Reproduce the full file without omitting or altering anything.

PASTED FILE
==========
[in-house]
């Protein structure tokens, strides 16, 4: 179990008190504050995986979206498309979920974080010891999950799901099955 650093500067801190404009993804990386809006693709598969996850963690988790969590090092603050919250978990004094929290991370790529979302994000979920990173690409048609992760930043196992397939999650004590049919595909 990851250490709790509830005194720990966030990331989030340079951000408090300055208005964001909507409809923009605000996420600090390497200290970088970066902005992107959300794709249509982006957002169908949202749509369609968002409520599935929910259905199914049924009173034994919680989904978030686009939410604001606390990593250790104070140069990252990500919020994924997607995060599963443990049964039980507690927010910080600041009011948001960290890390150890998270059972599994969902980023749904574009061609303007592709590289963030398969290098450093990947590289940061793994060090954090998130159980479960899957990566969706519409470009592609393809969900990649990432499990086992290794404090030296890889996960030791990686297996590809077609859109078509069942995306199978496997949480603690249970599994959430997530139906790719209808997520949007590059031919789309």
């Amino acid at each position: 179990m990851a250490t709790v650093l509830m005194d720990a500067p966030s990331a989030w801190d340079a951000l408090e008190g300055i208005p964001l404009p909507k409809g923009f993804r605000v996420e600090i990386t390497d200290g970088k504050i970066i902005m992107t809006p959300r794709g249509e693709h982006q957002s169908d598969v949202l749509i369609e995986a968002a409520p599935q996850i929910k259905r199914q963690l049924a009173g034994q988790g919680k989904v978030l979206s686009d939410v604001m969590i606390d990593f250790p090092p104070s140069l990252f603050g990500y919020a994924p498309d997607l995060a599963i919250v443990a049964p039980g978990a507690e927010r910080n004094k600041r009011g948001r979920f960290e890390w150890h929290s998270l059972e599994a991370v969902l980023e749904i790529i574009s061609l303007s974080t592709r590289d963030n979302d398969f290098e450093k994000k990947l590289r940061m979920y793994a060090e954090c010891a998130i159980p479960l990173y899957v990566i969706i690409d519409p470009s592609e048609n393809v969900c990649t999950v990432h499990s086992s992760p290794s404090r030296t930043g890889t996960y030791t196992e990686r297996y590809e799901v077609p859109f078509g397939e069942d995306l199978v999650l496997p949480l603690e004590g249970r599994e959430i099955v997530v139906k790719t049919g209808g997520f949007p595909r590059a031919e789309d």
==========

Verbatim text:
[in-house]
């Protein structure tokens, strides 16, 4: 179990008190504050995986979206498309979920974080010891999950799901099955 650093500067801190404009993804990386809006693709598969996850963690988790969590090092603050919250978990004094929290991370790529979302994000979920990173690409048609992760930043196992397939999650004590049919595909 990851250490709790509830005194720990966030990331989030340079951000408090300055208005964001909507409809923009605000996420600090390497200290970088970066902005992107959300794709249509982006957002169908949202749509369609968002409520599935929910259905199914049924009173034994919680989904978030686009939410604001606390990593250790104070140069990252990500919020994924997607995060599963443990049964039980507690927010910080600041009011948001960290890390150890998270059972599994969902980023749904574009061609303007592709590289963030398969290098450093990947590289940061793994060090954090998130159980479960899957990566969706519409470009592609393809969900990649990432499990086992290794404090030296890889996960030791990686297996590809077609859109078509069942995306199978496997949480603690249970599994959430997530139906790719209808997520949007590059031919789309």
């Amino acid at each position: 179990m990851a250490t709790v650093l509830m005194d720990a500067p966030s990331a989030w801190d340079a951000l408090e008190g300055i208005p964001l404009p909507k409809g923009f993804r605000v996420e600090i990386t390497d200290g970088k504050i970066i902005m992107t809006p959300r794709g249509e693709h982006q957002s169908d598969v949202l749509i369609e995986a968002a409520p599935q996850i929910k259905r199914q963690l049924a009173g034994q988790g919680k989904v978030l979206s686009d939410v604001m969590i606390d990593f250790p090092p104070s140069l990252f603050g990500y919020a994924p498309d997607l995060a599963i919250v443990a049964p039980g978990a507690e927010r910080n004094k600041r009011g948001r979920f960290e890390w150890h929290s998270l059972e599994a991370v969902l980023e749904i790529i574009s061609l303007s974080t592709r590289d963030n979302d398969f290098e450093k994000k990947l590289r940061m979920y793994a060090e954090c010891a998130i159980p479960l990173y899957v990566i969706i690409d519409p470009s592609e048609n393809v969900c990649t999950v990432h499990s086992s992760p290794s404090r030296t930043g890889t996960y030791t196992e990686r297996y590809e799901v077609p859109f078509g397939e069942d995306l199978v999650l496997p949480l603690e004590g249970r599994e959430i099955v997530v139906k790719t049919g209808g997520f949007p595909r590059a031919e789309d």